I completed three books this week. The first was Richard Wiseman’s Night School. I wrote a lot about this book in my last Reading Report. Night School examines what happens when we sleep, what happens when we don’t, and a host of events that happen in and around our sleeping life (i.e. nightmares, night terrors, sleep walking, etc.) The notion that dreams and nightmares are our subconscious working out waking life problems is well established, but there was some interesting discussion of how to change one’s dreamscape (i.e. lucid dreaming) that was fascinating.
The second book I finished was Sam Harris’s Free Will. I had high hopes for this book, but they didn’t pan out. It’s a very short book (less than 100 pages) on the subject of free will–or the lack thereof. There’s a well-established scientific literature supporting the notion that free will is an illusion. This conclusion was reached by observing that subconscious parts of the brain involved with decision-making light up well in advance of the conscious parts of the brain. The most illuminating example offered is an experiment in which participants were asked to press a button to select a letter or number of their choosing from among a string of rotating letters / numbers. Some subjects became convinced that the scientists had mastered precognition (a class III impossibility according to physicists–i.e. impossible according to the laws of physics as we know them.) What was really happening was an exploitation of the lag between when the individual’s subconscious decided and when they became aware of their decision.
While I’m normally a big fan of brevity, Harris could have put some more pages to good use. First, he barely mentions a couple of the neuroscience experiments, and expects that the reader will treat this all as law. That is, we are to accept that always and everywhere people’s subconscious minds decide some measure before their conscious minds. Harris also scoffs at the suggestion that perhaps the conscious can overrule the subconscious. He seems to deem this as not worthy of study because it would just be the subconscious making a second decision. So we learn about a couple of studies in which a.) the decision-maker has no stake in the decision (is it possible the mind treats decisions about picking a spouse or a house differently than picking a letter or number in which there is no more costly outcome?) b.) those studied are a random sample of individuals who have no particular expertise with their minds. (If I drew a random sample of people and asked each to lift 300 lbs over his or her head. If no one could do it, would I be safe in concluding that lifting 300 lbs was something forever beyond the capacity of every member of the human race? In other words, what if exercising conscious control over decision-making requires training and expertise with the mind.) Maybe all of this has been studied (e.g. high stakes cases and cases with monks and meditators), and we can safely conclude that free will is always and everywhere an illusion–but Harris didn’t make this point. He concludes we will take it as a given just as he has. (Much like he suggests that anyone who truly studied their mind would understand this point already. Would it surprise Mr. Harris to learn that there are people who have spent far longer alone with their minds than he, who have concluded quite the opposite?)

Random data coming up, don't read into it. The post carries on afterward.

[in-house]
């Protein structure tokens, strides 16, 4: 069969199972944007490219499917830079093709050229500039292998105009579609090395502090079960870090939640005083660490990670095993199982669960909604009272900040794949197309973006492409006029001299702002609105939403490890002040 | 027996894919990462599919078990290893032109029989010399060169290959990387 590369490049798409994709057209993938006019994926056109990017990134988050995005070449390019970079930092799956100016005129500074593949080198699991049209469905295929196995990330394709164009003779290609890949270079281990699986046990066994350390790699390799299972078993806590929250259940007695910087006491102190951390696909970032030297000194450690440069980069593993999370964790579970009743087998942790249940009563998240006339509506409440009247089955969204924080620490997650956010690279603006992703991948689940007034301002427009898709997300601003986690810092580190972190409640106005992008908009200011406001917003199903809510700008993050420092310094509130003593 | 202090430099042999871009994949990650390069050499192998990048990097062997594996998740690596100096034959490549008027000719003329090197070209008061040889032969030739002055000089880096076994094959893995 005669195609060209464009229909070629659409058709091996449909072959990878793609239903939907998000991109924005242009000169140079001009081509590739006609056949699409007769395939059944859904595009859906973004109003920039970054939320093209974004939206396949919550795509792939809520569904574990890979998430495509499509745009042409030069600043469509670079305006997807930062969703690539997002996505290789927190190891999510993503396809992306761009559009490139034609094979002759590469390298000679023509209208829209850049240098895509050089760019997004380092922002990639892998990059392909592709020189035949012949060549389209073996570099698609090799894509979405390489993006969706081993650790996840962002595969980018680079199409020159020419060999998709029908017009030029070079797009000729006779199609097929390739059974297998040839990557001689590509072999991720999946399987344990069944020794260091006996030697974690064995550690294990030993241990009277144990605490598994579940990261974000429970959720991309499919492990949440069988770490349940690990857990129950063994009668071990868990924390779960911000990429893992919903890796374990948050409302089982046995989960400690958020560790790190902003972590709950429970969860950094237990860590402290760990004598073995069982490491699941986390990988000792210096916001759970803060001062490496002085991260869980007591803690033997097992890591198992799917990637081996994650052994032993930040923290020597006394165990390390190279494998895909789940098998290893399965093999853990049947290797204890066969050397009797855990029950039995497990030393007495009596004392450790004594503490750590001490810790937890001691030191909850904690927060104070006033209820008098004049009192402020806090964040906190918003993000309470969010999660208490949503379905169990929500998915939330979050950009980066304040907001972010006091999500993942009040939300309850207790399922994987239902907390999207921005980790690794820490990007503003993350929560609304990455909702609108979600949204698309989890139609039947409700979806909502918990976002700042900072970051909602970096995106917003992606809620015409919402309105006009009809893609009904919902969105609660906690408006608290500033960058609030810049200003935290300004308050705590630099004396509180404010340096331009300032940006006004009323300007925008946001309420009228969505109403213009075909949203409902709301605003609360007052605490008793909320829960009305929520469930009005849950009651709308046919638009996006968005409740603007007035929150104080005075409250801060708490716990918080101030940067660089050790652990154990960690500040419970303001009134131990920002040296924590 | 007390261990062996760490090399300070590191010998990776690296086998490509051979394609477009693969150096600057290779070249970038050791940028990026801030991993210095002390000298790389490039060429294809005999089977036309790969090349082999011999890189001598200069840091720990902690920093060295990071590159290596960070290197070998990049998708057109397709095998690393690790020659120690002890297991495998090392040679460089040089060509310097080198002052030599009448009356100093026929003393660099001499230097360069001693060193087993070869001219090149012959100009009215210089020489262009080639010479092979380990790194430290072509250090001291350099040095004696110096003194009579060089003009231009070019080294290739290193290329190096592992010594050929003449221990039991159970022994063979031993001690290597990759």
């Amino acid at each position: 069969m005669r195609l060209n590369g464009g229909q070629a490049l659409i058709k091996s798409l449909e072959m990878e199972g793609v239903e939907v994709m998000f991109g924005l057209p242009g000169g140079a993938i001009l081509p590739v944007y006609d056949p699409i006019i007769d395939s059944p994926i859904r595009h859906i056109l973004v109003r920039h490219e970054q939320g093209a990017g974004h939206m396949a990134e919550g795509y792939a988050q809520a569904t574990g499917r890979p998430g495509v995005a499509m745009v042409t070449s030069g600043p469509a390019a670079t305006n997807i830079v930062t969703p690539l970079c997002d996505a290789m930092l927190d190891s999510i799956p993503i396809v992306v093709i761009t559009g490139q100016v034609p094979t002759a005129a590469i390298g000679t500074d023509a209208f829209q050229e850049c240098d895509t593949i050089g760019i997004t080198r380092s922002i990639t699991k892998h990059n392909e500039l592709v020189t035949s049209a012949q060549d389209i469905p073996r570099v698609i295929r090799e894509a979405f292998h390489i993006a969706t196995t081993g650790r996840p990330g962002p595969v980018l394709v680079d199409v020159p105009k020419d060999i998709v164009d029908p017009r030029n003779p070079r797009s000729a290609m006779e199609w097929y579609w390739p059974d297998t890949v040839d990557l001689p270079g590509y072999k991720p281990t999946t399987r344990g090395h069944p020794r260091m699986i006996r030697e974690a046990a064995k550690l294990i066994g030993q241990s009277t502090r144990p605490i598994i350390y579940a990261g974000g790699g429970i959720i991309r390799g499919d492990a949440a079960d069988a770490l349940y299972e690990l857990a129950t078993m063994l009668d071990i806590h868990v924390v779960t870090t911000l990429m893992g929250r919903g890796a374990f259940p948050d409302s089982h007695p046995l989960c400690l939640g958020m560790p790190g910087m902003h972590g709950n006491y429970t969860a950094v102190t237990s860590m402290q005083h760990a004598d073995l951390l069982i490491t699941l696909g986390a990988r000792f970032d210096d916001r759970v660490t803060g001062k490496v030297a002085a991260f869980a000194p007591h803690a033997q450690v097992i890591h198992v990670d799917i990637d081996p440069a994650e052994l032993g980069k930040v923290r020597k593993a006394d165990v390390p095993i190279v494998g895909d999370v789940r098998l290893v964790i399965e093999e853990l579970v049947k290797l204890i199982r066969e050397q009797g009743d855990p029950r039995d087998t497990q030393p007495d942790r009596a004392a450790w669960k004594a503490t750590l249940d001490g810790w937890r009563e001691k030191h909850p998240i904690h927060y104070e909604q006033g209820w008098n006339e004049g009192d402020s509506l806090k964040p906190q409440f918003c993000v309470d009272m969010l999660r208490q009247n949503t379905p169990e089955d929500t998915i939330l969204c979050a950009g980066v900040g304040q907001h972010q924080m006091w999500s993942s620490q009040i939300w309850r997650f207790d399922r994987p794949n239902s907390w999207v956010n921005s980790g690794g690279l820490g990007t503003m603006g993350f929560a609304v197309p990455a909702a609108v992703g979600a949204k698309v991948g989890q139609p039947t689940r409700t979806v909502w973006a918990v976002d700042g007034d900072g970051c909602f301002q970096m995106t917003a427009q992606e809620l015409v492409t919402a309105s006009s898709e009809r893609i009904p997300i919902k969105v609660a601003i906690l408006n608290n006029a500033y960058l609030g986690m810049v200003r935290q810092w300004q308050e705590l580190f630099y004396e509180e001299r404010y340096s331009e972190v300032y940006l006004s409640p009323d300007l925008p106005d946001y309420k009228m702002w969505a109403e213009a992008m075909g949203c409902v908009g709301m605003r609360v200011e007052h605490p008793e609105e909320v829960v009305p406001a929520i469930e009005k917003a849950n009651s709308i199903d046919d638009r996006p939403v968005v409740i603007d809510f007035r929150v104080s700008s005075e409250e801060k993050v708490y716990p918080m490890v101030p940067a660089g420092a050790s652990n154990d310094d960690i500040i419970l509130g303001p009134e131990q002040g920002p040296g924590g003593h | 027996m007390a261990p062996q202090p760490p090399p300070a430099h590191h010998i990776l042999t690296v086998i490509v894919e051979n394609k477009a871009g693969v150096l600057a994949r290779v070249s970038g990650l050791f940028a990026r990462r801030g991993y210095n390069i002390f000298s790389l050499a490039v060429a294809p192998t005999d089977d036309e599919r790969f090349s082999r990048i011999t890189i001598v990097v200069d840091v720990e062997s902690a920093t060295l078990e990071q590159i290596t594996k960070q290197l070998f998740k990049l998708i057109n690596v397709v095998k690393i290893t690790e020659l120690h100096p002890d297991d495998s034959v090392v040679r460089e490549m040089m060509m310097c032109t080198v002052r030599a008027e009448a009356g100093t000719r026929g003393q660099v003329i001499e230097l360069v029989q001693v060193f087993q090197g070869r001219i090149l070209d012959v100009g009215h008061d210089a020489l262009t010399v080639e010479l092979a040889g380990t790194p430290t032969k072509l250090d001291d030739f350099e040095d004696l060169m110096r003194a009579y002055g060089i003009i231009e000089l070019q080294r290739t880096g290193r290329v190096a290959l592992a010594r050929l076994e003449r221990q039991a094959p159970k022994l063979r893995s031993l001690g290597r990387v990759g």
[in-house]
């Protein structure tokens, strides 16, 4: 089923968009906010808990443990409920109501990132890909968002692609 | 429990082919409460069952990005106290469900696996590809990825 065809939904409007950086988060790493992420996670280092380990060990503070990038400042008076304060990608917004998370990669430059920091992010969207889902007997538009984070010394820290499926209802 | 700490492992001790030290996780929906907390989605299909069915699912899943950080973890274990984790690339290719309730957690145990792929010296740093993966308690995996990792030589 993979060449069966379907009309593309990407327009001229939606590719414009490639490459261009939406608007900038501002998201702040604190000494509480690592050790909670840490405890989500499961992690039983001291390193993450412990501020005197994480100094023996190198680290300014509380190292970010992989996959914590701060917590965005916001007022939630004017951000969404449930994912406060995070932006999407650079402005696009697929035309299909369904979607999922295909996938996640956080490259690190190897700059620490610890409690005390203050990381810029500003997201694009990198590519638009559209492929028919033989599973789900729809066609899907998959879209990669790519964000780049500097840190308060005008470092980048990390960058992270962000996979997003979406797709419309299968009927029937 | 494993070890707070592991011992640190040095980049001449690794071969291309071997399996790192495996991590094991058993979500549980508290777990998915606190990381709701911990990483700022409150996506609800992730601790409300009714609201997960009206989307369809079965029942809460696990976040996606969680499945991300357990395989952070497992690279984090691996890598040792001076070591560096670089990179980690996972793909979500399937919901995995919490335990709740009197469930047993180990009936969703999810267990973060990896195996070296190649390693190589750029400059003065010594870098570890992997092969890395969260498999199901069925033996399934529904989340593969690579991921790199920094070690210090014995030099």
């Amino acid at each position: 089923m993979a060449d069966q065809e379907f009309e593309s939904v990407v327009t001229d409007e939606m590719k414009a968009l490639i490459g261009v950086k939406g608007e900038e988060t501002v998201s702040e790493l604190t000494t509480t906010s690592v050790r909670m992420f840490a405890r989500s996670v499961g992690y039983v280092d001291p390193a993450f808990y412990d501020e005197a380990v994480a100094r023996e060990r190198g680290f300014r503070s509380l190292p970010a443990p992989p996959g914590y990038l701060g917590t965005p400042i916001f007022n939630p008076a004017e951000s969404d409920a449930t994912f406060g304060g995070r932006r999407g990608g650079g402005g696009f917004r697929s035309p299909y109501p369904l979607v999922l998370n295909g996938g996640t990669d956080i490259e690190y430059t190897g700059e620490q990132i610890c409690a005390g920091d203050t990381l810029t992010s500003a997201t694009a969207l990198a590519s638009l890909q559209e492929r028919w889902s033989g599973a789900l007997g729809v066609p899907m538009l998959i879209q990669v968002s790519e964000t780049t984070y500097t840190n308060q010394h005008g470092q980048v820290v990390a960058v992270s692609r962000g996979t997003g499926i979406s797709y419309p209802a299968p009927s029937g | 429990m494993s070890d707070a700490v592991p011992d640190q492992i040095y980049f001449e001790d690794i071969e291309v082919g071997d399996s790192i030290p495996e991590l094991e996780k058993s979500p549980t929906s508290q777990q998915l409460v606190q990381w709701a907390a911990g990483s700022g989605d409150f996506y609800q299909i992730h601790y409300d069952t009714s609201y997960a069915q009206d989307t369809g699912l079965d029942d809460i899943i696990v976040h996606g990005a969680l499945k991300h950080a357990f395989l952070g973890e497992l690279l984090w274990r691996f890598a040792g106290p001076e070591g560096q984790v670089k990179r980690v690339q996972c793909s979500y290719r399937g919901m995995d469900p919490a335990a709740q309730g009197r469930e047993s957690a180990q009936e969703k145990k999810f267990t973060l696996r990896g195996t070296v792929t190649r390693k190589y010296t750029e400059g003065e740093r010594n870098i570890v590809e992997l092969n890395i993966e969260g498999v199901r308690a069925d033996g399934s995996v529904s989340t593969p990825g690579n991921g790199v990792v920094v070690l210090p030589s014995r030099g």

Second, if the conscious mind is just a Matrix Revolutions-style (and Rube Goldberg-style) machine for tricking us into thinking we have choice and control over the direction of our lives (what happened to evolution not over-engineering?), what guides all of these “decisions?” Given that they produce, I might point out, a fairly orderly world. Harris doesn’t answer this. One might guess that he would point to Dawkinesque suggestion that it’s all about genes advancing their own agenda. (A proposition that seems to me has trouble explaining a corporeal who throws himself on a grenade to save his comrades.) I shouldn’t put words in the author’s mouth. Quite frankly, I have no idea whether he believes there are rules or some guide to these subconscious decisions, because he doesn’t tell us. (Maybe he thinks they are random neuronal firings, but I doubt it.) From what I’ve heard of his other books, he doesn’t think it’s a god making these decisions–a sentiment I share. However, there must be something underlying these decisions, and an author writing about this topic should at least make some effort to address it. Black boxes aren’t persuasive.
The final book I finished this week is entitled The Sensual Body. This is a book that discusses a number of systems of movement and bodily activity as means to increase bodily awareness. Among the systems included are Tai chi, Eutony, Kum Nye, running, Aikido, and massage. It’s an interesting overview, but without sufficient detail of anything in particular to be of practical value. It’s the kind of book one might read to see what kind of classes one should take or what more focused books would be of benefit.